Satellite Images – Today, satellite imagery is one of the most popular features on Google Maps. Capturing the world from above is a huge undertaking, matching millions of images to precise locations. But how does satellite imagery actually work? What are some of the biggest challenges to bringing satellite imagery to more than 1 billion users?
How Google accumulates the images used in Google Maps? Do they actually use satellites?
The mosaic of satellite and aerial photographs you can see in Google Maps and Google Earth is sourced from many different providers. Including state agencies, geological survey organizations and commercial imagery providers. These images are taken on different dates. And under different lighting and weather conditions.
In fact, there’s an entire industry around doing aerial surveys. Companies cut holes in the bottom of planes, and cameras take pictures as they fly overhead. In many areas around the world, this is happening constantly. In parts of the world where there isn’t an established aerial survey market, Google rely on satellites.
With aerial surveys, they get very high-quality images that are sharp enough to create detailed maps. Satellites produce lower-quality imagery, but are still helpful because they provide global coverage.
How do the images meet the map?
Google obtains commercially-available satellite imagery from a range of third parties. And their team stitches the images together to create a seamless map. This process is called photogrammetry. They’re increasingly able to automate our photogrammetry process using machine learning to help accurately place images and improve resolution.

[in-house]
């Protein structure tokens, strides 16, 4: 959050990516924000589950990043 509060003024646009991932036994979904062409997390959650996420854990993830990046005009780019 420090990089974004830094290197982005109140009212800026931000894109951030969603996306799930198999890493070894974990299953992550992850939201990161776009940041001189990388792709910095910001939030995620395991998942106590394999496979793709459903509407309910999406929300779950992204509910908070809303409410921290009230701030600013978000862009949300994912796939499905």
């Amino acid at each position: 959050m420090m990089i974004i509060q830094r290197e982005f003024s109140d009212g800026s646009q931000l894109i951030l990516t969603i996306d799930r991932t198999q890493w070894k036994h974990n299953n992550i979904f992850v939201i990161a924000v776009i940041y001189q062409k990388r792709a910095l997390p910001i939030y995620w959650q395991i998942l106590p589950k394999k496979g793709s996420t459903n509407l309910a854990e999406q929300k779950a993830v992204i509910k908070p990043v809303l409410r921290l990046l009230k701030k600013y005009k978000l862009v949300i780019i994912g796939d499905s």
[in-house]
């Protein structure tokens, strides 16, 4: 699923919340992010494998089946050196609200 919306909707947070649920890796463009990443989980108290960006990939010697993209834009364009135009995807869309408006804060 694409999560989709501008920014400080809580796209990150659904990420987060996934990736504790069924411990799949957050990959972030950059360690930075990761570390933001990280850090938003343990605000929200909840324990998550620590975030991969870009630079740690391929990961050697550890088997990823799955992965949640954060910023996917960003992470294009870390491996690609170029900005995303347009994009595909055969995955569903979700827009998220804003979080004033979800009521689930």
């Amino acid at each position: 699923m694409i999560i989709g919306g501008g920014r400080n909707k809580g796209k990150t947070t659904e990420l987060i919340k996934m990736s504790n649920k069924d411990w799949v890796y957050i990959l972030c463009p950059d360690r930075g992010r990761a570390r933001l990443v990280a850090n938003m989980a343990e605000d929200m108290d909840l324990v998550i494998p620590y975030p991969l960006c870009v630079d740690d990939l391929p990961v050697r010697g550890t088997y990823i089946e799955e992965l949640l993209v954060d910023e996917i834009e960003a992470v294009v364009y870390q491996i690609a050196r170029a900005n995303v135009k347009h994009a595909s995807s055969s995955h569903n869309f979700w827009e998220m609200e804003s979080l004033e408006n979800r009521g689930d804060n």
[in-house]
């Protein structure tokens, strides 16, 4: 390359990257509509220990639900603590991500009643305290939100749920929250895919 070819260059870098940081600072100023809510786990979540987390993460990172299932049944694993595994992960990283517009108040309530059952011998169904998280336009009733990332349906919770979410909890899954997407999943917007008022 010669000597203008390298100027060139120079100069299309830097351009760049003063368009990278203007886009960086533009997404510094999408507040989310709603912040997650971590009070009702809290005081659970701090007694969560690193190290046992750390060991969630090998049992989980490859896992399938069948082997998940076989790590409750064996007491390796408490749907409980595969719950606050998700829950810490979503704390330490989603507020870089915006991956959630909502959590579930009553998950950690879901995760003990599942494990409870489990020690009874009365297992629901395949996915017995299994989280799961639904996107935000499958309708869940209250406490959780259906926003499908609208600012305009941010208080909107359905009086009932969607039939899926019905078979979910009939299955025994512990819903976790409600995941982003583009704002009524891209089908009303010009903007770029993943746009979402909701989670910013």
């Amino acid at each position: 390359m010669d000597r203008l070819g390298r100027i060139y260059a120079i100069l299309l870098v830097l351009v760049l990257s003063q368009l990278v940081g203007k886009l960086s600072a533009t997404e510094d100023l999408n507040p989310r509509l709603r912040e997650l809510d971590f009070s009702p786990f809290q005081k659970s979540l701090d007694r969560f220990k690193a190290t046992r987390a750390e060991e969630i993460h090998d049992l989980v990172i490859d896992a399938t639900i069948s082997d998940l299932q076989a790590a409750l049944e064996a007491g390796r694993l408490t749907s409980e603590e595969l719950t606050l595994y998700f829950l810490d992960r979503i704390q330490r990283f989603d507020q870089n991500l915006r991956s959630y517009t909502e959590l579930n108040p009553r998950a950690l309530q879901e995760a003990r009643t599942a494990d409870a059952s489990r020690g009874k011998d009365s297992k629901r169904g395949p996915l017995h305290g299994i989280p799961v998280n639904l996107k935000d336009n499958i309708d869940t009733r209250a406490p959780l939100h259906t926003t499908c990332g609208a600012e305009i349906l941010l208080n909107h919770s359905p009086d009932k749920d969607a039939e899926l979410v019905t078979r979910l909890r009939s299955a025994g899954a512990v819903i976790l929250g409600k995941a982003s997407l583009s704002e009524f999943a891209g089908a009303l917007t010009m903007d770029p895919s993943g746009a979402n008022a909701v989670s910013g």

- For aerial data, the images are delivered on hard disks. And they upload them into Google Cloud.
- For satellite imagery, the data is uploaded directly from providers to Google Cloud.
The imagery is delivered in a raw format. It’s not yet positioned on the ground. And is separated into red, blue and green photos, as well as panchromatic images, which includes finer details. They then combine the jumble of images so they all line up and have an accurate placement in the real world, and generally look beautiful.
How often do Google update satellite images?
It depends on the area. For instance, because big cities are always evolving, they update satellite images every year. For medium-sized cities, they update images every two years, and it goes up to every three years for smaller cities. Overall our goal is to keep densely populated places refreshed on a regular basis and to keep up with a changing world, so they will refresh areas more frequently when they think there’s lots of building or road construction going on.
Why do we sometimes see mysterious objects on Maps? What are they?
One of the most common instances of this are “sunken ships,” which are actually regular, operating ships that might appear underwater due to the way the satellite imagery gets layered together. Other times, sunlight can reflect off something shiny, and it will look like a strange white object that some believe are haunted houses or other such spookiness.